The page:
From my own observation, the science and mathematics majors go on to get graduate degrees at a much higher rate than the engineers and computer scientists.  Of our close group of seventeen friends from college (disproportionately composed of science majors), eleven have or are pursuing doctorates and one is pursuing a master’s.  The majors of the remaining five?  Three engineers, one computer scientist, and one physicist.  It’s not at all a coincidence that engineering and computer science are the fields that have the least degree inflation of the majors offered; you can still get a high-paying job in one of those fields with just a B.S.

 

I think that Mudd’s 20-year ROI is so high because not only does Mudd only offer majors in higher-paying STEM fields, but the Payscale methodology further selects for high-paying careers such as computer science and engineering by eliminating data from students who go on to get graduate degrees.

 

4) Mudd is in a high cost-of-living area.

 

best undergrad engineering

 

Rose-Hulman is another college that has a very similar profile to Mudd’s.  In the past few years, the two colleges have been trading back and forth the top spot in US News & World Report’s ranking of the best undergraduate engineering programs (in truth, Rose-Hulman is usually ahead).  But there is one major difference between Rose-Hulman and Mudd that I think would account for a great portion of the expected earnings differential of the graduates (#1 vs. #12 with financial aid): their locations.

 

Mudd is in a very high cost-of-living area (California) and Rose-Hulman is in a low cost-of-living area (Indiana).  They each have strong regional pulls for their entering classes, and I think it’s reasonable to assume that many graduates stay somewhat local for their careers because of the stronger regional reputations of the colleges, the networking opportunities with alumni, and that the students tend to already be rooted in the West vs. Midwest.

 

The higher salaries associated with high cost-of-living areas, which are not accounted for in the PayScale methodology, surely have an impact on the lifetime earnings of the graduates (we are not talking about net worth!).  Every one of the top ten ranked schools is in a high cost-of-living area.

 

 

What Value Mudd Uniquely Adds

 

Lest you think that I’m not proud of my alma mater, I’ll state clearly that I think that Mudd offers a superior education for a very specific type of student.  I just don’t think that earnings are a sufficient way to judge what a degree from a certain school offers a student.  And if you do want to look at earnings, you should get much more granular and control for all of the factors I’ve mentioned here (and probably more).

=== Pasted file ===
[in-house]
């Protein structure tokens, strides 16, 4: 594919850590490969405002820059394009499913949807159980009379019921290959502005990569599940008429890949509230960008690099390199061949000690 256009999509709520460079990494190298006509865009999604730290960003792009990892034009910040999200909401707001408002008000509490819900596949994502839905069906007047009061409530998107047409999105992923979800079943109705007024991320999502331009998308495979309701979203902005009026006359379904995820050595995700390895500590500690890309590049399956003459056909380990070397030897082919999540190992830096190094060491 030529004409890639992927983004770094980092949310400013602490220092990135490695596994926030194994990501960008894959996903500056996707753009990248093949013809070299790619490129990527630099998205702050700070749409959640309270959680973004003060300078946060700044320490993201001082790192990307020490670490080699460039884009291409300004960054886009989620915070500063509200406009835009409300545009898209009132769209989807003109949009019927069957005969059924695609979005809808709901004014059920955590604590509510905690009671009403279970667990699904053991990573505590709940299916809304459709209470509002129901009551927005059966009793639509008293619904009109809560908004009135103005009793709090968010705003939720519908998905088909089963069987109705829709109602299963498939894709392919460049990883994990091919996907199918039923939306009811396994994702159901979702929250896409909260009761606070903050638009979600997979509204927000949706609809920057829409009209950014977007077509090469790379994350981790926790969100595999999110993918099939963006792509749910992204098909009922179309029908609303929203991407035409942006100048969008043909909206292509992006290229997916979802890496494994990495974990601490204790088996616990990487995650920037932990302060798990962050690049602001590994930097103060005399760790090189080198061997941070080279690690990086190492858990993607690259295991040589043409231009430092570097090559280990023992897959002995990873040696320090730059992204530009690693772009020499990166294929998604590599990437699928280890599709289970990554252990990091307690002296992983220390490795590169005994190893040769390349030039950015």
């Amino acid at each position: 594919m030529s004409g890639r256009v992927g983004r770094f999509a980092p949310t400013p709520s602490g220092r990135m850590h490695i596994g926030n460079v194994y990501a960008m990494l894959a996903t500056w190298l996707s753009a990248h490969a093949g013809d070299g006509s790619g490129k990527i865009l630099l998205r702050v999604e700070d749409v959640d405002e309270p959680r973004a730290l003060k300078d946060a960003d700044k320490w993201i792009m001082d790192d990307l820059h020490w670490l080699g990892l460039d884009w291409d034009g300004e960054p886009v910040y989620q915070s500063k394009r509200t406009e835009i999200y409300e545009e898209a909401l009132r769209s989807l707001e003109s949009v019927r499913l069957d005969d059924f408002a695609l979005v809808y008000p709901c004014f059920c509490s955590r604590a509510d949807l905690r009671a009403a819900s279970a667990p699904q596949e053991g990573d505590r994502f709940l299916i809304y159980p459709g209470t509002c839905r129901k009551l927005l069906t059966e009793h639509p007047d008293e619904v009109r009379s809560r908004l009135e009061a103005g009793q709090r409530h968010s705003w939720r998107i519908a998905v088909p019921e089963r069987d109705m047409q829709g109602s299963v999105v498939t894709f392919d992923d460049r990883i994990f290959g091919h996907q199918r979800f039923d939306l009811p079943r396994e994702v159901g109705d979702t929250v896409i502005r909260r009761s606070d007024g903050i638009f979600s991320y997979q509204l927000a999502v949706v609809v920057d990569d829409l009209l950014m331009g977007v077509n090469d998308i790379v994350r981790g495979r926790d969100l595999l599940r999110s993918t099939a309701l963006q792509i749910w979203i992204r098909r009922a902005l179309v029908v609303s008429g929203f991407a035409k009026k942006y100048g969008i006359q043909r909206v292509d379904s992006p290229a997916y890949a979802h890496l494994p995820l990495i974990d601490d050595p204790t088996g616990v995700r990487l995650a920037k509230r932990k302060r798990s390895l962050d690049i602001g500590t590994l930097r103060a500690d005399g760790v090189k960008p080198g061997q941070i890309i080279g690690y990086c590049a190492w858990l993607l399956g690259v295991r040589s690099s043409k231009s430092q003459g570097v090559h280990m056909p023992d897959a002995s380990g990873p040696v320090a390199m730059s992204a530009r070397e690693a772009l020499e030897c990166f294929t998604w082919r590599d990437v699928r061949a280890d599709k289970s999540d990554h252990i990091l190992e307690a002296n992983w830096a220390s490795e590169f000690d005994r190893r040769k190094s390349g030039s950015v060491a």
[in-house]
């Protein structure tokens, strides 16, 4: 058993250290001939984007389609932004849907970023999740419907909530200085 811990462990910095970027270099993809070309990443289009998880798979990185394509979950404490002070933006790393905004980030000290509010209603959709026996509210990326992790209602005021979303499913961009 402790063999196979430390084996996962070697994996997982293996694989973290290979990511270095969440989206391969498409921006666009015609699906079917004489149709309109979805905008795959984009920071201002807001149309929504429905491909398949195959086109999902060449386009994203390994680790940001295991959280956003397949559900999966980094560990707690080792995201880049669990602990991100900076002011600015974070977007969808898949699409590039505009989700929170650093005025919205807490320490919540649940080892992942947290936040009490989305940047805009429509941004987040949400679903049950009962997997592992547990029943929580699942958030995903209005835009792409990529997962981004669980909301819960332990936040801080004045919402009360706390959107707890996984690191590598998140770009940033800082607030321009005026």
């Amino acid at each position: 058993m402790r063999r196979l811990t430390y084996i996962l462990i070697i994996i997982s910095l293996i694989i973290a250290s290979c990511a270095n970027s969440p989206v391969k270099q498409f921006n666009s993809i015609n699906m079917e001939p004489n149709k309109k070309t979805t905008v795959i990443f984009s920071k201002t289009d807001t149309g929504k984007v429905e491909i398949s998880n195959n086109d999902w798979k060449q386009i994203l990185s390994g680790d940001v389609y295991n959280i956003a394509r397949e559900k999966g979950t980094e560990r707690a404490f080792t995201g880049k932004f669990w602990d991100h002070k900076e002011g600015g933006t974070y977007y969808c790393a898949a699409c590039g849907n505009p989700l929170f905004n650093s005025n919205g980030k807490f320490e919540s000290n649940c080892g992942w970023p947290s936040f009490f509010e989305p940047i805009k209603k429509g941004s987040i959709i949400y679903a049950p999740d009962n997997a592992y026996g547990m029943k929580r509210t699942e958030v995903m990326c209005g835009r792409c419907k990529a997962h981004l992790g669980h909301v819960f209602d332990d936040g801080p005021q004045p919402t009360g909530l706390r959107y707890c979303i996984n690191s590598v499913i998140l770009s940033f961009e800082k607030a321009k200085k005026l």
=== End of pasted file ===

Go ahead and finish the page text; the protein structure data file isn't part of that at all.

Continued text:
What differentiates Mudd from other STEM undergraduate educations is not necessarily found in the future earnings of the graduates.  I see two major academic attributes that make it unique (or close – there is another college that is modeled after Mudd in many ways).

 

1) Mudd brands itself as “the liberal arts school of engineering.”

 

The mission statement reads: “Harvey Mudd College seeks to educate engineers, scientists, and mathematicians well versed in all of these areas and in the humanities and the social sciences so that they may assume leadership in their fields with a clear understanding of the impact of their work on society.”

 

What that means on the ground is that a very high portion of the curriculum (approximately one-third of total courses) is devoted to the humanities, social sciences, and arts.  Students must also declare a “concentration” of four courses in one thematic area.  I really appreciated that I could keep a balance between my primary interest in the hard sciences and my appreciation of the disciplines usually neglected at engineering schools.

 

2) Mudd is an undergraduate-only institution.

 

There are no graduate students at Mudd.  The undergraduates have the full attention of the faculty, who are chosen for their teaching abilities over their research pursuits (though they all do research).  I enjoyed this while I was at Mudd, but I had a whole new level of appreciation for it once I got to graduate school.  The focus at premier universities like the one we’re at now is really on the research (and the grad students and postdocs who drive it), with teaching and mentoring of undergraduates well down the priority list for most faculty members.  (A related point was recently made in a Planet Money podcast.  They argued that if you attend a research university as an undergraduate and aren’t doing research, you are wasting a significant portion of your tuition.)

 

It might be the case that these attributes contribute to Mudd topping the PayScale rankings, but I think that’s far from evident.  I do think these are attractive points for the right type of applicant, and that these types of attributes are far more important for prospective students to learn about than expected future earnings.